La Repubblica di Fiorenze, Italia • Luglio, 1462 Anno Domini
If she can’t be their angel, then she’ll be their devil.
That’s what they decided, huddled in Piero’s room, as the plan to rescue Kilyan.
Shards of multi-colored glass fly everywhere, catching and reflecting the light as it hangs momentarily in the air in front of what remains of the stained-glass window. Francesca unfurls her limbs and lands with a definite thud on the wooden altar of her family church, glass raining around her, coating her in crystal dust.
The faces from the people sitting in the twin sides of the pews, at first shocked, transform into something worse. They scrunch, distort, their eyes widening, lips parting. Francesca smiles with her newly sharpened teeth, letting the discomfort spread. The priest, last seen a few months ago with her father, stands still like a rabbit off to the side.
After some discussion, Francesca, Piero, and Ciano agreed they couldn’t break into the prison where Kilyan was being kept—it was too big, too secure. But they could break out. It just required some theatrics to get caught.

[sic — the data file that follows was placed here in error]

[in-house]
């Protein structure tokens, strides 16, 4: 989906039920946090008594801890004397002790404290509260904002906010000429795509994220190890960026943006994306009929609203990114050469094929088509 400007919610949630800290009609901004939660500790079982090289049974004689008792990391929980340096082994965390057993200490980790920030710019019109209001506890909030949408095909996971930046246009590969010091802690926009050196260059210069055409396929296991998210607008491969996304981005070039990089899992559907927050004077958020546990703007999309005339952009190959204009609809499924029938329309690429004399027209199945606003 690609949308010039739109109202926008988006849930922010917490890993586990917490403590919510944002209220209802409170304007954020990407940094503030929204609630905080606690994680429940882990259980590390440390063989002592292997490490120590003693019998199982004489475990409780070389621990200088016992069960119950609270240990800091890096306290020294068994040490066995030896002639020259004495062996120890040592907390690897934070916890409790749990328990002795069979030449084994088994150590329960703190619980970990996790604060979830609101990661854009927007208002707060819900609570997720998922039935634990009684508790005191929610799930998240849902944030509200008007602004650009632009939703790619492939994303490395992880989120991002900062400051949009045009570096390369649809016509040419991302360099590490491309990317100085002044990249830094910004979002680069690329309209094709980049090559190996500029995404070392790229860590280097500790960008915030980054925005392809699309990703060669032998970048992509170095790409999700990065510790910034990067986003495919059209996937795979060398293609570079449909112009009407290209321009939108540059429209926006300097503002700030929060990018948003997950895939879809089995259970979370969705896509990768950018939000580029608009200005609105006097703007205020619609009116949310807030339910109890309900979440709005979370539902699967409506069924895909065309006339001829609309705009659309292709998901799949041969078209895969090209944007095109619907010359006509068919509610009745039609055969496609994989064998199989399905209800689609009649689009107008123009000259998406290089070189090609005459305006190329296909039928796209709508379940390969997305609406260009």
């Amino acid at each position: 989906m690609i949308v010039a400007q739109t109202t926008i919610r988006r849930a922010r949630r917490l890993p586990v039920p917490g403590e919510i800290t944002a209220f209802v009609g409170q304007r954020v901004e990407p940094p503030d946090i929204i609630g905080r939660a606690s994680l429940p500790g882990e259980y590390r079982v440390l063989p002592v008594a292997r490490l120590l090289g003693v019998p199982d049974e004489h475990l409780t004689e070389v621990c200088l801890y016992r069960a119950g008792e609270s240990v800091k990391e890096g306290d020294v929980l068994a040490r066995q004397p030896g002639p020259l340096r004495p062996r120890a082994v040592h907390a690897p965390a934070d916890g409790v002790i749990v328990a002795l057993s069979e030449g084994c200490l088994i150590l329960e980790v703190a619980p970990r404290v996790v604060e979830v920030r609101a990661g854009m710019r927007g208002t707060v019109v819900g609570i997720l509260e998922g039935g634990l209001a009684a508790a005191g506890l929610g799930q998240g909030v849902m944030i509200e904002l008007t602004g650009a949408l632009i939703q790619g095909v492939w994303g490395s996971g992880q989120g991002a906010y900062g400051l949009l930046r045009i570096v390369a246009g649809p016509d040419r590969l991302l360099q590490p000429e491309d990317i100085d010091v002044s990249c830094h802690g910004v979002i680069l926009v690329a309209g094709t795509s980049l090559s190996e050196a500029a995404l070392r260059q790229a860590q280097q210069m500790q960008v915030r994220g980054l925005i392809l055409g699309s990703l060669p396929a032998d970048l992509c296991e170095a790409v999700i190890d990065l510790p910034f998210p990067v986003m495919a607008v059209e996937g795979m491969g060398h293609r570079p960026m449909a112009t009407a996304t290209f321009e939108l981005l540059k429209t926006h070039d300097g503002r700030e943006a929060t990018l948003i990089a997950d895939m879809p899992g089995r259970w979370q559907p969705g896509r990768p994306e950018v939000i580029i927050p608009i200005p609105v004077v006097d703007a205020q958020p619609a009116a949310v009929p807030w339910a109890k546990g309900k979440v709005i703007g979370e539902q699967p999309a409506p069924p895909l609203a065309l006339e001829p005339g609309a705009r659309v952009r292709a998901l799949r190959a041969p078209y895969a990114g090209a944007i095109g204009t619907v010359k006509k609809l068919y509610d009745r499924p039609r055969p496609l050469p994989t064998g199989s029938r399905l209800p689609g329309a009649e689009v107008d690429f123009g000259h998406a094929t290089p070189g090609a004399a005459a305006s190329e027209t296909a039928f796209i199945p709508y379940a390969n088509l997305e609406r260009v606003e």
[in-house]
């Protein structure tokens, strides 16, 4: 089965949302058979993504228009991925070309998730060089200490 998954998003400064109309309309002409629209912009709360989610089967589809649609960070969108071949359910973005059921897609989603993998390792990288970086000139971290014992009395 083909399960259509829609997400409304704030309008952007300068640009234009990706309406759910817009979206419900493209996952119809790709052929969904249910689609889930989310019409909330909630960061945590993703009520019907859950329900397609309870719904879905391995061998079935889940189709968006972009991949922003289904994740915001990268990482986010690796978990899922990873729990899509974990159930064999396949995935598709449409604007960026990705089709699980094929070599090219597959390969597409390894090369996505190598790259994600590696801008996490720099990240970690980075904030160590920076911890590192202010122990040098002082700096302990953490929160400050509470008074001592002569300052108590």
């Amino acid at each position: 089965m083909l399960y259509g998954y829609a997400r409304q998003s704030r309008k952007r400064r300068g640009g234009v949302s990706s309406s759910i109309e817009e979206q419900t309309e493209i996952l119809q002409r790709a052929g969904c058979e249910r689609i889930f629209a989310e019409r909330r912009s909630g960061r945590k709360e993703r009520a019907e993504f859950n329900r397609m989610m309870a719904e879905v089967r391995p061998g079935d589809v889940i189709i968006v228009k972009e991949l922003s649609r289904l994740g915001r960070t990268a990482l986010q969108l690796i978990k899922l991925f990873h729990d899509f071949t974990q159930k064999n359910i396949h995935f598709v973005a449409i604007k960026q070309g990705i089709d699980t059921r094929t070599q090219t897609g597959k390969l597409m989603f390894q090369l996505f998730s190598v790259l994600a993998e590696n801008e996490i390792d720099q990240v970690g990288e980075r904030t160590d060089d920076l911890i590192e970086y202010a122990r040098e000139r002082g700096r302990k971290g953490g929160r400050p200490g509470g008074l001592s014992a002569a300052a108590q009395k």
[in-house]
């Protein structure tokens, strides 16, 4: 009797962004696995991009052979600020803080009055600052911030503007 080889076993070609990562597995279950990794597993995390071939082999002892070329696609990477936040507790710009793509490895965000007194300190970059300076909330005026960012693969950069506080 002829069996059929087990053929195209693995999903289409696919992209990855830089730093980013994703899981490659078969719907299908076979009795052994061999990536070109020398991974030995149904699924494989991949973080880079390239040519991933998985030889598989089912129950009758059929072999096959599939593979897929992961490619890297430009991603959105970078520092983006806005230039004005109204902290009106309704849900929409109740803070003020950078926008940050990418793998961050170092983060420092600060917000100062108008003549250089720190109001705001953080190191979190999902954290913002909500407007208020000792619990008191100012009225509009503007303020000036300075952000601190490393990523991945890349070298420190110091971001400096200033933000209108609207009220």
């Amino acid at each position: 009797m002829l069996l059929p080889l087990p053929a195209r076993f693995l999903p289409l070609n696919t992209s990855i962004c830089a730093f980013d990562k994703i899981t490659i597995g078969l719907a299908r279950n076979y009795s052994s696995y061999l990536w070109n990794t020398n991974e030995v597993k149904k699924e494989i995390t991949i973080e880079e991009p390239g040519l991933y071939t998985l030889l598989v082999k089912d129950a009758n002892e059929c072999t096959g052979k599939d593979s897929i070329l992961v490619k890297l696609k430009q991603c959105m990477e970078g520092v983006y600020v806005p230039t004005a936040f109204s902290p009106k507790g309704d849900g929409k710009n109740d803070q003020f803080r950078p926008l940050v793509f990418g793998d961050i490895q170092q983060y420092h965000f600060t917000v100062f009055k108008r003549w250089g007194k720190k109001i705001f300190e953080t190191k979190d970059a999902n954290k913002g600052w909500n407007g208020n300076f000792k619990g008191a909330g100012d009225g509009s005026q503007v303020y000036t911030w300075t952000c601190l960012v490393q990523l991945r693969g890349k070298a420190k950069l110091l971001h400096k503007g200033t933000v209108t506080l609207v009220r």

And God, could Francesca do theatrics.
Francesca leans down and grips the edge of the altar with the tips of her fingers, black wings spread wide, blood bubbling from little cuts across across her face. She just needs to be the Francesca from the pond—capture that intoxicating absolute power, that terrifying absolute lack of power. She needs to strike fear, awe. Strands of her black hair cascade over her shoulders as she eyes the crowd. A man near the back dressed in nice, newer fabrics stands up and backs away, the soles of his shoes sliding against the floor. The first to break.
Francesca tilts her head and lifts her index finger, waving it back and forth, tsking.
* = This is not the story’s final title